A blogging frog that is afraid of bees; a game of Michael Bolton tennis; and a fight between Mary Poppins and Clifford the Big Red Dog.
An unlikely trio, but all three were ideas from the creative minds of students involved in Howard County's All County Improv Troupe, who then reenacted these scenarios during a recent rehearsal.
"A lot of the creativity you see is based off the improv principle that you can't say no," said Jamie Driskill, the All County Improv coach. "Anything goes when everybody is saying yes."
Improv, or improvisational theater, performances are created on the spot, sometimes through audience suggestions or by the performers on stage.
The All County Improv Troupe, comprised of 24 high school students, two from each high school, has its final performance of the year Thursday, June 19 as it wraps up its sixth year.
In the performance, students will be performing long- and short-form improv at the Howard County Center for the Arts black box theatre beginning at 6:30 p.m. as part of the two-week long Columbia Festival of the Arts.
The after-school improv program has given students the opportunity to practice improv outside of their respective school's drama department.
Since its formation, Marriotts Ridge High School theater teacher Sally Livingston calls its evolution "wildly successful."
"When you start a program, you always hope that it can take on a life of its own and this has," she said.
When the improv troupe was formed years ago with the help of local actor Bruce Nelson, a Wilde Lake High School graduate, there were only small improv groups at some county schools.
But today, in addition to All County Improv, students have taken the initiative to start smaller improv groups at their school with some ranging from 10-20 students.
"They're so enthusiastic about it that they're dying to share it," Livingston said.
Nelson led the county-wide improv group for its first three years before Driskill succeeded him. The group performs between three and five shows a year with the largest being Howard County's Theater Festival at the Jim Rouse Theatre at Wilde Lake.
Typically, there are four or five students from each school who audition for the improv group in what is described as a competitive process with some students auditioning year after year for a spot.
For Driskill, the audition process is the worst aspect of the program.
"I loathe the auditioning process," he said. "It's rarely an easy decision because I'm rooting for all of them to do their best."
At the break of a recent rehearsal, students said they enjoy the improv troupe for a few reasons — it's a stress reliever from school, their peers are wildly supportive and it allows them to be creative when performing instead of sticking to a script.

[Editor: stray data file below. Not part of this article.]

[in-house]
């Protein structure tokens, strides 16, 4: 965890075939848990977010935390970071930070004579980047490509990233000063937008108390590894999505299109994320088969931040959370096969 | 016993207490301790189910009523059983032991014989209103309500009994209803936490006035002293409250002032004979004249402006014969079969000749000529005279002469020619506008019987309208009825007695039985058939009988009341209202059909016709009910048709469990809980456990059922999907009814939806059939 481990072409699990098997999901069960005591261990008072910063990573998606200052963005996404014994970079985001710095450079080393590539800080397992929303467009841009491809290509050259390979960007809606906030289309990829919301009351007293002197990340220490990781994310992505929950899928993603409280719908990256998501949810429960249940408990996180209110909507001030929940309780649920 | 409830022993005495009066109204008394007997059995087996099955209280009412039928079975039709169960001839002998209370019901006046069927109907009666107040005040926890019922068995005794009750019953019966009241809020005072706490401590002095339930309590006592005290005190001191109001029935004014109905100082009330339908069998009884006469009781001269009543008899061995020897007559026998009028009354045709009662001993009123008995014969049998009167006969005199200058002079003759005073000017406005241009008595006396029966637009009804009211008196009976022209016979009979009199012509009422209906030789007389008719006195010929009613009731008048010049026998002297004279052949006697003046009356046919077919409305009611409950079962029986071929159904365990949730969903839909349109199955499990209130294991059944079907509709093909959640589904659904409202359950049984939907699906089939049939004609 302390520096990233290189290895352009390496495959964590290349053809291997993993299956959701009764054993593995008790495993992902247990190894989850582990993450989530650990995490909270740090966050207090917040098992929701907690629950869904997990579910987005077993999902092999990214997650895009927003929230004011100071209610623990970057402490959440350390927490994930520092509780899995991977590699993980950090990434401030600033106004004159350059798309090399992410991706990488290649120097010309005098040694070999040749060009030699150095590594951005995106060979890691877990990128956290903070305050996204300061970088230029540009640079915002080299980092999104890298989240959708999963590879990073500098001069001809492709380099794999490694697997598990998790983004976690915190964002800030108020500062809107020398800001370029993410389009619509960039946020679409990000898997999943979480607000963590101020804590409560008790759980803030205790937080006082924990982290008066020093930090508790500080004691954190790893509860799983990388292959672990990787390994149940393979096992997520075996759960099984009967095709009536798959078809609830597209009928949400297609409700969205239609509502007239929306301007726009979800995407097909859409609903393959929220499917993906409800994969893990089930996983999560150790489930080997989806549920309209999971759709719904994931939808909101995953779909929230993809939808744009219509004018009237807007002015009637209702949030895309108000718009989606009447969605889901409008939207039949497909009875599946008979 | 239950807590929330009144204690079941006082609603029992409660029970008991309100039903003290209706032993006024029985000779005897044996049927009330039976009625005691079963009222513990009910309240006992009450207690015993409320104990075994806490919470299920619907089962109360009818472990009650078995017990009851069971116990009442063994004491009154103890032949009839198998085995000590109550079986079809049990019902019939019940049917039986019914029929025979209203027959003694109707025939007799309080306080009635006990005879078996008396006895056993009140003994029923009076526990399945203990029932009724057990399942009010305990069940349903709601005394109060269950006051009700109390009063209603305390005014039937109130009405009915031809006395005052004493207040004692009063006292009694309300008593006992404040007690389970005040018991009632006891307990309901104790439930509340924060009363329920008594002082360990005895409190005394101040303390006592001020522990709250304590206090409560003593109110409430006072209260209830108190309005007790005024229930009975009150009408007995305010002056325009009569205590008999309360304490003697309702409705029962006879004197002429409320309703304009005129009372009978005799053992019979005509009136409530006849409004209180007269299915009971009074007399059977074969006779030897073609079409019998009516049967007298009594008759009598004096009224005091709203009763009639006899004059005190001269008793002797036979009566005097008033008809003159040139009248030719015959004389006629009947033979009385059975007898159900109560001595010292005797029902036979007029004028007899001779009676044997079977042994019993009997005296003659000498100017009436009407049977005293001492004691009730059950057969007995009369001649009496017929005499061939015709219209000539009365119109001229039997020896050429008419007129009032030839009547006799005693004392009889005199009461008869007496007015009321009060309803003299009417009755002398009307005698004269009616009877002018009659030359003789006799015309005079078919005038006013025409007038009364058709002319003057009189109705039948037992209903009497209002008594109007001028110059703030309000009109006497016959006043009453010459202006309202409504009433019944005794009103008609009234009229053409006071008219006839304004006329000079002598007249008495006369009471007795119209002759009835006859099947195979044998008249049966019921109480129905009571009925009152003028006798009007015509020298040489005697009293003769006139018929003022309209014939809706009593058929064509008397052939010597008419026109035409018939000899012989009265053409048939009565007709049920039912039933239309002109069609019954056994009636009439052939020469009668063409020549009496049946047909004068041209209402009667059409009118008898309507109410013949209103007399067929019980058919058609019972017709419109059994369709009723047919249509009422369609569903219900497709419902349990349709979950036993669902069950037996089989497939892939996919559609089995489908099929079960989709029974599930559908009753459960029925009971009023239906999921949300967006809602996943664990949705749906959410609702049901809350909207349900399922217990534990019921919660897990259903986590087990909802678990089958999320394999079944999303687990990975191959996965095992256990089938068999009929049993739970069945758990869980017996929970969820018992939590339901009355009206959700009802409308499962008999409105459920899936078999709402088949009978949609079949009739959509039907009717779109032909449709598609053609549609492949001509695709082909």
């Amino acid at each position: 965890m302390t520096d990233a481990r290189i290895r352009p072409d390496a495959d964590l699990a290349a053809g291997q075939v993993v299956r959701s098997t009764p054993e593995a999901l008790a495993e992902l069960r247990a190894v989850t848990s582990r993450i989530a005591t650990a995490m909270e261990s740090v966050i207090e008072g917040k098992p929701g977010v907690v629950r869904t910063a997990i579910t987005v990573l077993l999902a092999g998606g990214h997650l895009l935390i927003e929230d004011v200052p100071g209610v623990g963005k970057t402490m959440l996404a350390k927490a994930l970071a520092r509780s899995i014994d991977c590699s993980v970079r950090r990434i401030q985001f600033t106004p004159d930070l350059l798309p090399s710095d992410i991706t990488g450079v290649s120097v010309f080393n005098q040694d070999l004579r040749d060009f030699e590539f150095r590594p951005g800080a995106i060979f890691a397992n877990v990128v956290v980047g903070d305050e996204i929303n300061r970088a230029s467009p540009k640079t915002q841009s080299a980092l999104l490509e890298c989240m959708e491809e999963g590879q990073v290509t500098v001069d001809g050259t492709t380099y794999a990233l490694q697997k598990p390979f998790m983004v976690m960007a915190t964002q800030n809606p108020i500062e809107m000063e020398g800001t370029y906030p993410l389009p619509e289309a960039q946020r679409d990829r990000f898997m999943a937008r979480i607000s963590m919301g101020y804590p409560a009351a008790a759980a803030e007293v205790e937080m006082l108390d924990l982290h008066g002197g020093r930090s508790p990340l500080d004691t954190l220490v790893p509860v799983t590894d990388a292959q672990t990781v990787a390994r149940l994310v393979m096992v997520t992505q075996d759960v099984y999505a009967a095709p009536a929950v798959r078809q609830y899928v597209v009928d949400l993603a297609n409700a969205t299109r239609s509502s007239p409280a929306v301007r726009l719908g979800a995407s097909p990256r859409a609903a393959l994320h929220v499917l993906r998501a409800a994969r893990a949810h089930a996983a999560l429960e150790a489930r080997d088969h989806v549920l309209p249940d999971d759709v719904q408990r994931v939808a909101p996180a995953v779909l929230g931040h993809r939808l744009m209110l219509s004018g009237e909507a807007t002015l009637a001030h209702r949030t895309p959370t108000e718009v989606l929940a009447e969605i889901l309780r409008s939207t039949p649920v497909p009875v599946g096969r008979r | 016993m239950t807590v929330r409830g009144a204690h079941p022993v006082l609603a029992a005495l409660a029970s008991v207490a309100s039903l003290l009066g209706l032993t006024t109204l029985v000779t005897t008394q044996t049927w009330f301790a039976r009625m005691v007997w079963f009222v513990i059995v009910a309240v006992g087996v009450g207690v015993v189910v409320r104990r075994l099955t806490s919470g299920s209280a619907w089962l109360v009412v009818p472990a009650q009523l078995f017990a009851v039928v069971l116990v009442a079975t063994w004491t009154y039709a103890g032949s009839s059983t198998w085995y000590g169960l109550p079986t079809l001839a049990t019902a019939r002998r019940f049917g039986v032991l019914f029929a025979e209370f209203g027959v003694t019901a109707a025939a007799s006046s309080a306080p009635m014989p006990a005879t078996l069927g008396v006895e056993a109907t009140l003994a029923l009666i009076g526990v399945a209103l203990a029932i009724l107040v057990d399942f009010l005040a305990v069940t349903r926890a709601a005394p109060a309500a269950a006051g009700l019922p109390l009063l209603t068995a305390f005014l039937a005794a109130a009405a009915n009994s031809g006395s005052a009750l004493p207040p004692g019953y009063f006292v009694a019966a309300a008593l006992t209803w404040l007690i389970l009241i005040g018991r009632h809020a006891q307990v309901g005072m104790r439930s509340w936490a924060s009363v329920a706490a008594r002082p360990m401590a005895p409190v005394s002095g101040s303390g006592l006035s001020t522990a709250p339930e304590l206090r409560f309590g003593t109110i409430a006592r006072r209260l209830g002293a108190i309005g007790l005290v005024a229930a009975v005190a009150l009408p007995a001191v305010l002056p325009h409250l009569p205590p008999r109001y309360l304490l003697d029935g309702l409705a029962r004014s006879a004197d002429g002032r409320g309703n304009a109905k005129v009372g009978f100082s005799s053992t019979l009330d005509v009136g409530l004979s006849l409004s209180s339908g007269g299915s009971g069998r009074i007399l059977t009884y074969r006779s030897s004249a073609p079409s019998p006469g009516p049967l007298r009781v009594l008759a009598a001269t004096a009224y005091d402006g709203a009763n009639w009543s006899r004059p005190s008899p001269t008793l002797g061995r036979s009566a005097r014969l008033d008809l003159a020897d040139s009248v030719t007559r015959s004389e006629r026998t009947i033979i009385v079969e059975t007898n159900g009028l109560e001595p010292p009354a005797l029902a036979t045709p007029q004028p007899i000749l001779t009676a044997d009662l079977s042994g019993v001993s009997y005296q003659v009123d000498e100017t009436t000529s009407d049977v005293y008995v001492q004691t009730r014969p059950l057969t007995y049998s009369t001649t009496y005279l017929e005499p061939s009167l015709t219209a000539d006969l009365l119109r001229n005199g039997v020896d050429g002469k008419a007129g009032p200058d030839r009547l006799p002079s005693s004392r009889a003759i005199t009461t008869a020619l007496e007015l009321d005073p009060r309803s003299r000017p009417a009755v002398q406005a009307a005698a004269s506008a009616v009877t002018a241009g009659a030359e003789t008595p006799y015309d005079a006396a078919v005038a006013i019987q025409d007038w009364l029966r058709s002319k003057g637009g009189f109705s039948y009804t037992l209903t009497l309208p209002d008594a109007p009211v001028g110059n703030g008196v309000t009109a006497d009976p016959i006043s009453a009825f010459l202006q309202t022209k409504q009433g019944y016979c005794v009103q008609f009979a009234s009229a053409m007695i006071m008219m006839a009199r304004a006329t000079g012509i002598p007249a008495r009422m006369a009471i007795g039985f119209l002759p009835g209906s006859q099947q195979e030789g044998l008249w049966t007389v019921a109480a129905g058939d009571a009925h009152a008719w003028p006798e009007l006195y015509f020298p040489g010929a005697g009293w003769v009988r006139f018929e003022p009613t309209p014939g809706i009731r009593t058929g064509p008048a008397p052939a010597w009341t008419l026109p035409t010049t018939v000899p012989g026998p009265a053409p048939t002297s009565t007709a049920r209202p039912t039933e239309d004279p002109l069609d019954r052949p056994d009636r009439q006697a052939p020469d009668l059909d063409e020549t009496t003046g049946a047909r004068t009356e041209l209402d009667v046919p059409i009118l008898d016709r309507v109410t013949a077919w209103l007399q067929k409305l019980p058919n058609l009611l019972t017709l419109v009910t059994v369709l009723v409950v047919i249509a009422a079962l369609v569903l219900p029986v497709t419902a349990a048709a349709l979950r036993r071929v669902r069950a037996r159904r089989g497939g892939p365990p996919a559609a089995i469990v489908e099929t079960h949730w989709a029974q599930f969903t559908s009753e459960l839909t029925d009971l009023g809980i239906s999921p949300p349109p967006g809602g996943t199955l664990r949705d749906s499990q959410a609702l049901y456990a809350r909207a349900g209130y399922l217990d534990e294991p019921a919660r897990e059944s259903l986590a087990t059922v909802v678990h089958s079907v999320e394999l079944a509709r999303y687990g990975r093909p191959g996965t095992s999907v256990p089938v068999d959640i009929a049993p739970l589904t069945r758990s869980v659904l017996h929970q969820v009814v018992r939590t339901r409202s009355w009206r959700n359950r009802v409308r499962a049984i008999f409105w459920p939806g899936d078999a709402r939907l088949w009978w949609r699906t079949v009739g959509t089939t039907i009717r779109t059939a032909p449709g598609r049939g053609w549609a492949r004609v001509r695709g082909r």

"I've never come home from ACI being like 'Oh that sucked,' " said Manny Mones, a 2014 Long Reach High School graduate. "I'm always like 'That was so awesome and I'm so excited for the next one.' "
Beginning in September, students rehearse every Monday night at Wilde Lake High School for two hours up until December. Following the Christmas break, rehearsals are once every other week through the end of the school year.
While it's a large time commitment to make, students say their colleagues and Driskill's leadership make it all worth it.
"He [Driskill] treats us as students, but also peers and it's great to see that as a performer," said Bobby Henneberg, a recent graduate of Centennial High School.
Driskill, a graduate of River Hill High School who went on to participate in the improv troupe at Howard Community College, often jumps into rehearsals with students to perform alongside them. In addition to coaching the All County Improv, Driskill works with the Howard Community College theatre department.
Although students started out not knowing each other 10 months ago, one word students commonly use to describe the troupe is family.
"As the year goes on you get to be a family. It's really nice being a part of something and being accepted," said Matt Neil, a junior at Glenelg High School.
Another aspect of the program students rave about is the support that they receive from each other and how everyone is trying to make each other look better while performing.
"That's the point of improv, you're not trying to make yourself look good, you're trying to make your scene partner look good," said Nick Carson, a 2014 Reservoir High School graduate.
Through improv, students learn how to think on their feet quickly and improve their social skills, which allow them to be better in groups and in interviews, Livingston said.
Patrick Mikulis, who recently was elected as the Student Member of the Howard County Board of Education, agreed with Livingston.
"I wouldn't be where I am today in student government without ACI," he said.Copyright © 2015, The Baltimore Sun